Oceanographic Expeditions

Gulf Stream Gelatinous Grazers. SCUBA and Microbiomes Sept 2019

Reconnaisance of Gulf Stream gelatinous grazers and how SCUBA dive ops could interface with sampling for microbial populations on animals surfaces and guts. We are measuring how these delicate grazers impact microbial communities at the base of the food web with the Sutherland Lab at the University of Oregon. Hurricanes and tropical storms limited the number of dives, but we collected many samples of solitary salps to bring back to the lab.

Oregon Coast Microbes and Mesozooplankton 2018-2019

We spent 10 days off the Oregon coast in Feb 2018, July 2018, and July 2019 collecting samples to measure microbial diversity across on/off shore gradients and upwelling features alongside a large effort by the Oregon State University Plankton Lab and lab of Dr. the Sutherland lab at University of Oregon. We are interested in understanding how microbial diversity shifts across environmental gradients and across different upwelling regimes in this productive coastal region. In addition, we would like to understand the very base of the food web, the microbes, and how these abundant support higher trophic levels such as larval fish, crustacean grazers, filter feeders, and other small predators.

SMILE cruise March-April 2017

One member of the lab, Kate Kouba, went to sea with a group of physical oceanographers from University of Washington's Applied Physics Laboratory (APL) to a feature of the Pacific Ocean called the North Pacific Subtropical Front (NPSF) - check out their cruise blog. The team from APL is interested in understanding the time response of the ocean's surface mixed layer to mixing driven by wind and other events such as mixed layer eddies, frontal instability and shear. It happens that Prochlorococcus is extremely abundant in this region of the ocean. Our research goals for this expedition are two:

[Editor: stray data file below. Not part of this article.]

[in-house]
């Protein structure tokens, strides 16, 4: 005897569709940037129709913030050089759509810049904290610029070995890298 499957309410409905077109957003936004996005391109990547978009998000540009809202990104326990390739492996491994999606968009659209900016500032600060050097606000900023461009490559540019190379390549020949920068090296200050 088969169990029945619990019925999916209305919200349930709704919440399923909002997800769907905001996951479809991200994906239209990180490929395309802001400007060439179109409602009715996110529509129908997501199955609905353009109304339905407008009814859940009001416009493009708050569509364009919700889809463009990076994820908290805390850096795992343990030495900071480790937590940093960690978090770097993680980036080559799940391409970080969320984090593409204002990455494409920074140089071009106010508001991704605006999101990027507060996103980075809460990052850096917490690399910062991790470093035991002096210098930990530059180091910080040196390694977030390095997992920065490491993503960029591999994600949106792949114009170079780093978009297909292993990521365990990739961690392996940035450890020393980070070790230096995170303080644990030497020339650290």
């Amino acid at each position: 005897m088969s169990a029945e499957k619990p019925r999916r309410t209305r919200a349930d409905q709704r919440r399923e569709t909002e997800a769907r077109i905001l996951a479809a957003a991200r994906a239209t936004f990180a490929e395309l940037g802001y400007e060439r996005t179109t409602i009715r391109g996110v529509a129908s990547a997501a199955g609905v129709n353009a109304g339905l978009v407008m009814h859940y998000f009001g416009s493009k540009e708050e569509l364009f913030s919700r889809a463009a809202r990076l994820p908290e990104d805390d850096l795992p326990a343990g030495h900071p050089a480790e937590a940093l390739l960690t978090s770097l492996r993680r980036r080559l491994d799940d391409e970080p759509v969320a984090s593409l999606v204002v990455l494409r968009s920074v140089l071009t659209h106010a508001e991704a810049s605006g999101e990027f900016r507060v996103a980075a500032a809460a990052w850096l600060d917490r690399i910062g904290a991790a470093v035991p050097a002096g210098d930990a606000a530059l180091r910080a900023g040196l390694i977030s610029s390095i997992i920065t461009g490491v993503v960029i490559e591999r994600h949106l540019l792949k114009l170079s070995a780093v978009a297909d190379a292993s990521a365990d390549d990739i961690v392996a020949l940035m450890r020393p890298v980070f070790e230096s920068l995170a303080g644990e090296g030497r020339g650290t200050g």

1) As a photosynthetic cell, Prochlorococcus dynamically adjusts its pigment depending on light availability, which is related to depth. We are hoping that studying pigment concentrations in Prochlorococcus could help inform the time response of mixing events in the mixed layer, per the goals of the APL team. We will collect samples to look at single cell pigment concentrations in Prochlorococcus, examine shifts over depth, and compare to measurements of the physical dynamics of the ocean by the APL team.

2) We expect the diversity (community structure) of Prochlorococcus to be influenced by the physical dynamics of the front system. As distinct water masses come together and mix in complex ways, there may be replenishment of nutrient and energy sources for the resident microbial communities. We know Prochlorococcus prefers warmer and nutrient poor waters from the South. How will these cells compete with other phytoplankton when mixed with cooler nutrient-rich waters from the North?

Hawai'i Ocean Time-Series (HOT283 and HOT288)

These were the first cruises towards our project on measuring value of coexisting Prochlorococcus ecotypes in April and November 2016. We joined the highly efficient and capable HOT team on one of their monthly research cruises to the open ocean station ALOHA to sample aspects of the huge microbial and oceanographic system of the North Pacific Subtropical Gyre.